Saudis Weigh Large Oil Cuts in Response to Coronavirus, Prices Resume Decline -- 3rd Update

Saudi Arabia is pushing for a major short-term oil production cut as it seeks to respond to the impact of China's deadly coronavirus on crude demand, according to OPEC officials.

The health crisis is impacting faraway oil-exporting nations, as reduced refining demand hits the prices they can charge for crude, and their revenues.

Representatives of the Organization of the Petroleum Exporting Countries and its allies are set to meet Tuesday and Wednesday to debate possible action after the outbreak originating in China, the world's largest oil consumer, contributed to a sharp drop in crude prices. The group could then make a decision to reduce output at a possible meeting next week, OPEC officials said.

Under one scenario, the kingdom would lead a collective reduction of 500,000 barrels a day that would stand until the crisis is over, the OPEC officials said. That would add to curbs of the same amounts agreed in December and bring the restrictions to 2.2 million barrels a day.

Another option under consideration would involve a temporary cut of 1 million barrels a day by the Saudis, aimed at creating a shock in oil markets, the officials said. The kingdom currently produces around 9.7 million barrels a day.

Oil prices rose briefly on the news of the Saudi proposal in early trading, but resumed their tumble by late Monday morning. Global and U.S. prices are close to finishing the session in bear-market territory, generally defined as a 20% decline from a recent peak.

Brent crude, the main international price, traded 2.4% lower at $55.25 after being down more than 3.5% earlier in the day. West Texas Intermediate, the U.S. price gauge, briefly traded below $50 a barrel for the first time in more than a year, and were recently at $50.74, down 1.6%.

A cut of "500,000 barrels is far from enough but it's typically good for OPEC to be involved with tactical cuts," said Bjarne Schieldrop, an analyst with Sweden's SEB Markets. "The first numbers out of China show losses to demand of 3 million barrels a day and the extent of the virus is still unfolding. We're nowhere near stabilization."

Vienna-based energy consulting firm JBC cut its forecasts Monday for China's oil consumption by 1 million barrels a day in February and March, amid signs refiners in the country have reduced their oil intake. Prospects of weakening demand contributed to a 15% decline in oil prices in January.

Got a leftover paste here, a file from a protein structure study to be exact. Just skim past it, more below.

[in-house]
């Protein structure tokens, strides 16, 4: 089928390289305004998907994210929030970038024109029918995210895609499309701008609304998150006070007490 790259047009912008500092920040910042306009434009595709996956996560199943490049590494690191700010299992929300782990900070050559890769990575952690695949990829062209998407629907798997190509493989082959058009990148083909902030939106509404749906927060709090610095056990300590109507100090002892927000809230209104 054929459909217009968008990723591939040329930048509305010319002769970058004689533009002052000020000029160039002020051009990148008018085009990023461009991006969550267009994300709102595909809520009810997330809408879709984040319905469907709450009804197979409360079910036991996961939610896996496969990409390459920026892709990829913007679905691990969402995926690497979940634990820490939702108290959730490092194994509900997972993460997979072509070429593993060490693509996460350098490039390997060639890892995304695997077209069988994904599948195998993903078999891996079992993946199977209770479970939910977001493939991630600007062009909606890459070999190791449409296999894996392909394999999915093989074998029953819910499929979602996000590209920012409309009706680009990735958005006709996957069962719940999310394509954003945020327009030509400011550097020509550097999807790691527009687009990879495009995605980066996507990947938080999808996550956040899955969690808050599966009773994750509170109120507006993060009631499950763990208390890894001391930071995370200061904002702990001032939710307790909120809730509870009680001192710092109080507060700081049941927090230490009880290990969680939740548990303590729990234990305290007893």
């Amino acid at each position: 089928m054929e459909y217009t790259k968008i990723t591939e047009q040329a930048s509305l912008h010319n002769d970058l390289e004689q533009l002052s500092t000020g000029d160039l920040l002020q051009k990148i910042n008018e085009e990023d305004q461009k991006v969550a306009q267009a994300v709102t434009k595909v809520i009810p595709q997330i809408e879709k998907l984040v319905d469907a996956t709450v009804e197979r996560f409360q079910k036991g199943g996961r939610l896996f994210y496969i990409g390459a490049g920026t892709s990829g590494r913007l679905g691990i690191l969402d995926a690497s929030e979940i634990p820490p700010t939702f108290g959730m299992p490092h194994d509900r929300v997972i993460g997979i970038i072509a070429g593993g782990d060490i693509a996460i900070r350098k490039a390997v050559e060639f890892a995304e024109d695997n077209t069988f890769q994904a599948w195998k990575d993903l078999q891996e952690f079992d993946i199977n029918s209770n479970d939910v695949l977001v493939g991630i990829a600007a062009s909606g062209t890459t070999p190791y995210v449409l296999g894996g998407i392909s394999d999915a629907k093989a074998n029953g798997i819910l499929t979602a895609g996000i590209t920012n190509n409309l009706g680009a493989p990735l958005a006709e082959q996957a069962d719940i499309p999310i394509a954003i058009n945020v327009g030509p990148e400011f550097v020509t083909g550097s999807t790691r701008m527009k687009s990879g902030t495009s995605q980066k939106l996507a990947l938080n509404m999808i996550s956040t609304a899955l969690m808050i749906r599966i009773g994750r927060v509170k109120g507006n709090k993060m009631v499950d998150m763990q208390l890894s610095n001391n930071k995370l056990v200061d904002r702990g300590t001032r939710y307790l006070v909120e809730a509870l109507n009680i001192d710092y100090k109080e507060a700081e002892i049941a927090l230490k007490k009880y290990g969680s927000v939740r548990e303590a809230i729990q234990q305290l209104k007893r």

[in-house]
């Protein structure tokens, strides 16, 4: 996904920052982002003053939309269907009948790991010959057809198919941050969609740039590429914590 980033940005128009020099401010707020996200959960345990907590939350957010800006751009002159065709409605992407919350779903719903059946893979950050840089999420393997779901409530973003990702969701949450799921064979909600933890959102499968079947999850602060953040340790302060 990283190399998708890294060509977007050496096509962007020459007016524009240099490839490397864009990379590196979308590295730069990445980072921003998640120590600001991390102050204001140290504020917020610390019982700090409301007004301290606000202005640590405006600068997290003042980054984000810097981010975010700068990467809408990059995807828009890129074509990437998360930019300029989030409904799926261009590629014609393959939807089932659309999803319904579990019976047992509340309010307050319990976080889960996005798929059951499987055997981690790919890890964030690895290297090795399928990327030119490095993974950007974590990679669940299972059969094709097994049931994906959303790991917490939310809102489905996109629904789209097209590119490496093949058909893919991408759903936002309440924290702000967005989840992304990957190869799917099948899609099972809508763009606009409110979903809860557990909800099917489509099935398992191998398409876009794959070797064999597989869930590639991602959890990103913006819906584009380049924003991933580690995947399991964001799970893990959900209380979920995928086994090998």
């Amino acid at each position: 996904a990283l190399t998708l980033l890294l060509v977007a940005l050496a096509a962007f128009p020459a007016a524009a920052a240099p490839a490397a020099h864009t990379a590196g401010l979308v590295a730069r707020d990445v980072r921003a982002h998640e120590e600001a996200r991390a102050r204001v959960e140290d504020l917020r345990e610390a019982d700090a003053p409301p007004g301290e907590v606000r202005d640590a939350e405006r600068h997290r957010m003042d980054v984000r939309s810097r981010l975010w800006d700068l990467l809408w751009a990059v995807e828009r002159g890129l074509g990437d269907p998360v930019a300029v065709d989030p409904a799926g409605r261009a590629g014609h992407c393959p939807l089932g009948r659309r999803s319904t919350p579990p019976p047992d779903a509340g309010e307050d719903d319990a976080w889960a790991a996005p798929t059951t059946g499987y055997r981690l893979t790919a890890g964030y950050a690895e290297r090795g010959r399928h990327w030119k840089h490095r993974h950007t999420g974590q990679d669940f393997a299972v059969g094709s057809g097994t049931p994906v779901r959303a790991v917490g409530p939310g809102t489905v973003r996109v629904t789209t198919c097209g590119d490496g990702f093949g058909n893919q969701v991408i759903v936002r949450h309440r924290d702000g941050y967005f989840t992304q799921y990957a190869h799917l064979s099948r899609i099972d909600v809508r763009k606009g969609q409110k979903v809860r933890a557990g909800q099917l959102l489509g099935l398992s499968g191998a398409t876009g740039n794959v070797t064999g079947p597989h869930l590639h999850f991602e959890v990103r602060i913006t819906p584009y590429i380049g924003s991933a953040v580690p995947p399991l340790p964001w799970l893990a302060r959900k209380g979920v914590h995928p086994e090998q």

Saudi officials fear that mounting oil revenue losses threaten their efforts to diversify their economy. The kingdom -- whose largest oil buyer is China -- relies on high oil prices to fund new projects in tourism, real estate or petrochemicals. While Saudi Arabia's expenditure fell this year by 2.6% to 1.02 trillion riyals ($272 billion), it requires oil prices way above $60 a barrel to balance its budget.

In January, the International Monetary Fund downgraded Saudi Arabia's economic growth forecast for 2020 by 0.3 percentage points to 1.9%, amid concerns that OPEC's previously agreed production cuts would have little impact on oil prices.

December's initial public offering of state-run Saudi Arabian Oil Co., known as Aramco, was seen by Saudis as the most prominent symbol of attempts to diversify the national economy. Since Jan. 9, however, Aramco's shares have lost 3.3%.

Representatives from OPEC and 10 allied nations led by Russia will hold a technical meeting this week to access the virus' impact and make recommendations to members. While the Saudis would carry the brunt of any cuts, collective responses by oil producers tend to be more efficient in supporting prices.

The representatives are likely to decide on a broader gathering of the alliance's 23 producers in Vienna on Feb. 14-15, the OPEC officials said, replacing a conference planned for early March.

Iran, which had initially objected to an emergency meeting, is open to a mid-February summit, Iranian oil minister Bijan Zanganeh said Monday, according to Iran's state-controlled news agency IRNA.

Write to Summer Said at summer.said@wsj.com and Benoit Faucon at benoit.faucon@wsj.com


  (END) Dow Jones Newswires
  02-03-20 1328ET
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